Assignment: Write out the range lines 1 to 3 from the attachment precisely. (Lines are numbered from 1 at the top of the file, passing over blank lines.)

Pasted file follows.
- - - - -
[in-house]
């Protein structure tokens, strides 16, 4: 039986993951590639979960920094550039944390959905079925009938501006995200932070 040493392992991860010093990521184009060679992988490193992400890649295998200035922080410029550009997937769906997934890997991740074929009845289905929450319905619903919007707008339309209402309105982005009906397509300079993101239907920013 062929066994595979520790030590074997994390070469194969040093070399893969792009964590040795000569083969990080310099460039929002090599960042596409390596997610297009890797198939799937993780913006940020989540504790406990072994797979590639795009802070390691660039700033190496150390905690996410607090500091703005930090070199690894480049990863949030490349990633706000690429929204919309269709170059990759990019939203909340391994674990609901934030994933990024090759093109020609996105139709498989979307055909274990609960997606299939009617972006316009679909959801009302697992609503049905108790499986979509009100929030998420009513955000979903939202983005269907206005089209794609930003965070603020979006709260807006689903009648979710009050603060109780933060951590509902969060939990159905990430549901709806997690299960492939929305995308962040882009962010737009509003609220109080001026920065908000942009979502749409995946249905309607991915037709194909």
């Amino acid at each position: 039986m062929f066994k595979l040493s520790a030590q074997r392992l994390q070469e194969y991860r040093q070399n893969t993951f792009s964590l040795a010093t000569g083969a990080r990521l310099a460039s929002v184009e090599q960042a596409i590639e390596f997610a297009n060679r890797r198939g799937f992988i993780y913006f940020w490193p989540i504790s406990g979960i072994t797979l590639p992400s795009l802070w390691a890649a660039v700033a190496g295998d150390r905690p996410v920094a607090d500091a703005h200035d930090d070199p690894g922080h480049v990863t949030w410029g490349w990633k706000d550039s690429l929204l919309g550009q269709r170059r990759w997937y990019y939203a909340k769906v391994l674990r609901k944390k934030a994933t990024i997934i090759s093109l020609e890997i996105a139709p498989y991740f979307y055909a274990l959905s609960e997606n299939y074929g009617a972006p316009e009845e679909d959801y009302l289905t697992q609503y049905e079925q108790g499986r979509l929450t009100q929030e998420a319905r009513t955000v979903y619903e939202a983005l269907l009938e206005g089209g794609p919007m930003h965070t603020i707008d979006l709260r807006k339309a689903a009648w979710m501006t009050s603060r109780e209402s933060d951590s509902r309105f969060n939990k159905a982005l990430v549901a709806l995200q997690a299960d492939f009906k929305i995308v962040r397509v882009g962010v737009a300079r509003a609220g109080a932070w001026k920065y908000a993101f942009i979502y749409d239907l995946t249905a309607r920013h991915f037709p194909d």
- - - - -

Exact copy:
[in-house]
């Protein structure tokens, strides 16, 4: 039986993951590639979960920094550039944390959905079925009938501006995200932070 040493392992991860010093990521184009060679992988490193992400890649295998200035922080410029550009997937769906997934890997991740074929009845289905929450319905619903919007707008339309209402309105982005009906397509300079993101239907920013 062929066994595979520790030590074997994390070469194969040093070399893969792009964590040795000569083969990080310099460039929002090599960042596409390596997610297009890797198939799937993780913006940020989540504790406990072994797979590639795009802070390691660039700033190496150390905690996410607090500091703005930090070199690894480049990863949030490349990633706000690429929204919309269709170059990759990019939203909340391994674990609901934030994933990024090759093109020609996105139709498989979307055909274990609960997606299939009617972006316009679909959801009302697992609503049905108790499986979509009100929030998420009513955000979903939202983005269907206005089209794609930003965070603020979006709260807006689903009648979710009050603060109780933060951590509902969060939990159905990430549901709806997690299960492939929305995308962040882009962010737009509003609220109080001026920065908000942009979502749409995946249905309607991915037709194909």
């Amino acid at each position: 039986m062929f066994k595979l040493s520790a030590q074997r392992l994390q070469e194969y991860r040093q070399n893969t993951f792009s964590l040795a010093t000569g083969a990080r990521l310099a460039s929002v184009e090599q960042a596409i590639e390596f997610a297009n060679r890797r198939g799937f992988i993780y913006f940020w490193p989540i504790s406990g979960i072994t797979l590639p992400s795009l802070w390691a890649a660039v700033a190496g295998d150390r905690p996410v920094a607090d500091a703005h200035d930090d070199p690894g922080h480049v990863t949030w410029g490349w990633k706000d550039s690429l929204l919309g550009q269709r170059r990759w997937y990019y939203a909340k769906v391994l674990r609901k944390k934030a994933t990024i997934i090759s093109l020609e890997i996105a139709p498989y991740f979307y055909a274990l959905s609960e997606n299939y074929g009617a972006p316009e009845e679909d959801y009302l289905t697992q609503y049905e079925q108790g499986r979509l929450t009100q929030e998420a319905r009513t955000v979903y619903e939202a983005l269907l009938e206005g089209g794609p919007m930003h965070t603020i707008d979006l709260r807006k339309a689903a009648w979710m501006t009050s603060r109780e209402s933060d951590s509902r309105f969060n939990k159905a982005l990430v549901a709806l995200q997690a299960d492939f009906k929305i995308v962040r397509v882009g962010v737009a300079r509003a609220g109080a932070w001026k920065y908000a993101f942009i979502y749409d239907l995946t249905a309607r920013h991915f037709p194909d």